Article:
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Also something to think about. On the BMW if you lose power (electrical or motor) while riding the suspension locks up and will NOT move. This can cause some major issues while trying to stop the bike. I'm curious if the Kawi will do the same.
That doesn't sound fun at all lol
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post #8 of 22 Old 11-08-2017, 02:12 PM
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That doesn't sound fun at all lol
I believe the term you're looking for is "no bueno"
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post #9 of 22 Old 11-08-2017, 04:34 PM
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Just had a call with a friend, he had the 2011 multistrada ohlins electronic... he is a very very fast rider....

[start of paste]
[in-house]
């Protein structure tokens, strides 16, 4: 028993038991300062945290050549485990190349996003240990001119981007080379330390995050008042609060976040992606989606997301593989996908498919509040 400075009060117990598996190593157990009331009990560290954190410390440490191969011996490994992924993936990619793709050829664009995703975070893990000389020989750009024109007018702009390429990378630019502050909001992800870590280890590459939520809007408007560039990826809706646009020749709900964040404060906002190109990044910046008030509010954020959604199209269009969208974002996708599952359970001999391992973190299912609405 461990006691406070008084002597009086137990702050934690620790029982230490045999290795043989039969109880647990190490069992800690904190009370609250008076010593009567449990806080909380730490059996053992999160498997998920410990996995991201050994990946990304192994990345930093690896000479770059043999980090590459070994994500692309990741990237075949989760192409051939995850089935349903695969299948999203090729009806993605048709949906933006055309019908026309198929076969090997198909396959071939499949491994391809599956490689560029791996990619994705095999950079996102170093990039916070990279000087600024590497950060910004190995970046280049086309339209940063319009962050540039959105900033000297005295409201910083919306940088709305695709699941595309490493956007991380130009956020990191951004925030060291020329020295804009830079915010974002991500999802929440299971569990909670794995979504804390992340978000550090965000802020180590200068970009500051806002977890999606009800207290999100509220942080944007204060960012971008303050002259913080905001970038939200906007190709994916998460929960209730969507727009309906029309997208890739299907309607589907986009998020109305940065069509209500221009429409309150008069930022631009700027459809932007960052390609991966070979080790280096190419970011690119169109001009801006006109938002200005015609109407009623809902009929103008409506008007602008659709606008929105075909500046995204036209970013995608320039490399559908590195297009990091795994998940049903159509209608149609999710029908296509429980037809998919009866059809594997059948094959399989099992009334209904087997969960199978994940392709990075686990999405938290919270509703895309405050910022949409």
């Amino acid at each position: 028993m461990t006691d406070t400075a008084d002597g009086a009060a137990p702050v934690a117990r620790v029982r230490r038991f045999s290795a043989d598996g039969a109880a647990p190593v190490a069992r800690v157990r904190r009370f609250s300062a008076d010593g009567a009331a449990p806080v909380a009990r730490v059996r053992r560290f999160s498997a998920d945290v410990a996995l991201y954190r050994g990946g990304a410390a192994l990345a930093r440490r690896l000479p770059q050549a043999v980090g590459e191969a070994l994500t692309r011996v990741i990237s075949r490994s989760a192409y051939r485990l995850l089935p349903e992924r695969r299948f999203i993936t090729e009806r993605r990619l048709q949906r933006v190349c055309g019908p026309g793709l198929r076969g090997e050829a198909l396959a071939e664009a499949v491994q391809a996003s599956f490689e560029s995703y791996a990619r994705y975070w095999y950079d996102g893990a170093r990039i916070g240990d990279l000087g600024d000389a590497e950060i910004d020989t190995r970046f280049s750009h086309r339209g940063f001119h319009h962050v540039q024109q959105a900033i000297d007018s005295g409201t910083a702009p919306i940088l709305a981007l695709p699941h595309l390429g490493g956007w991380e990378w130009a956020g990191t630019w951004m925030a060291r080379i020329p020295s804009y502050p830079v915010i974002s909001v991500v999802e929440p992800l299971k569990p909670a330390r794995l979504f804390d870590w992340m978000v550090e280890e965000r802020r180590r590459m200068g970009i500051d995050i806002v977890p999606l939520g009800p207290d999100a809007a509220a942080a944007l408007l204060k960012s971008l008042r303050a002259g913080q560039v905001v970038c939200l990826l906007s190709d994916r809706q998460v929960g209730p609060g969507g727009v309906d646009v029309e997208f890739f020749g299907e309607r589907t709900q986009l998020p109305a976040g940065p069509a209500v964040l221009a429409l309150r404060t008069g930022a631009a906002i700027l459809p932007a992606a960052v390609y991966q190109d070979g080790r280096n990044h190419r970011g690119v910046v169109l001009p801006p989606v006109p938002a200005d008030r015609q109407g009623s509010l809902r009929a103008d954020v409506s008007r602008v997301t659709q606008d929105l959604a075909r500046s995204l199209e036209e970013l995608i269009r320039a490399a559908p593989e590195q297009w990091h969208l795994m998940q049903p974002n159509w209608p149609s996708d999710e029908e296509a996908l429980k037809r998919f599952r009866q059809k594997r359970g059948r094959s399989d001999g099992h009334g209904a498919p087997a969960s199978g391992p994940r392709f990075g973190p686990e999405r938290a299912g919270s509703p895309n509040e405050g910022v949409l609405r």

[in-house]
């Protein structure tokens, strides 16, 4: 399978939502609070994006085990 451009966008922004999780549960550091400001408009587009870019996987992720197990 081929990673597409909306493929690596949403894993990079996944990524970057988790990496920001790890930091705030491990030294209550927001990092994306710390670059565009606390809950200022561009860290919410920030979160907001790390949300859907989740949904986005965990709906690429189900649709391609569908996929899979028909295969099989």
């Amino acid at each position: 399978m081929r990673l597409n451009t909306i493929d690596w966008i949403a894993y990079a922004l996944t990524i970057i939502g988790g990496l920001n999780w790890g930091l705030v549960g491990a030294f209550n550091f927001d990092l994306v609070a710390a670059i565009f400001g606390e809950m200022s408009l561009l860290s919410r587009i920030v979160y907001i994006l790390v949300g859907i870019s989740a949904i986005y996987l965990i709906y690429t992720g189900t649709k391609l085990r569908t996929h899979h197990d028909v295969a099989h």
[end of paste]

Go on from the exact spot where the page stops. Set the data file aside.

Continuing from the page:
he also owns a zx10r gen4 and now a gen5.

he tells me that the old ohlins you preadjusted electronically and the bike just stayed there and It was very nice at hi speeds.

The new multistrada 2016, he tells me the bike mid corner starts to act and move around and change feelings...
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post #10 of 22 Old 11-08-2017, 04:45 PM
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I don't care how fast the system reacts to changes if the damping rates are incorrect to begin with, as they always are, then all you are getting is another wrong setting chosen for you by the Control Unit. Much of that leads to inconsistency in the way the bike reacts. For that reason alone I cannot recall a single club racer I have met let alone a Pro racer using any type of OEM active suspension components.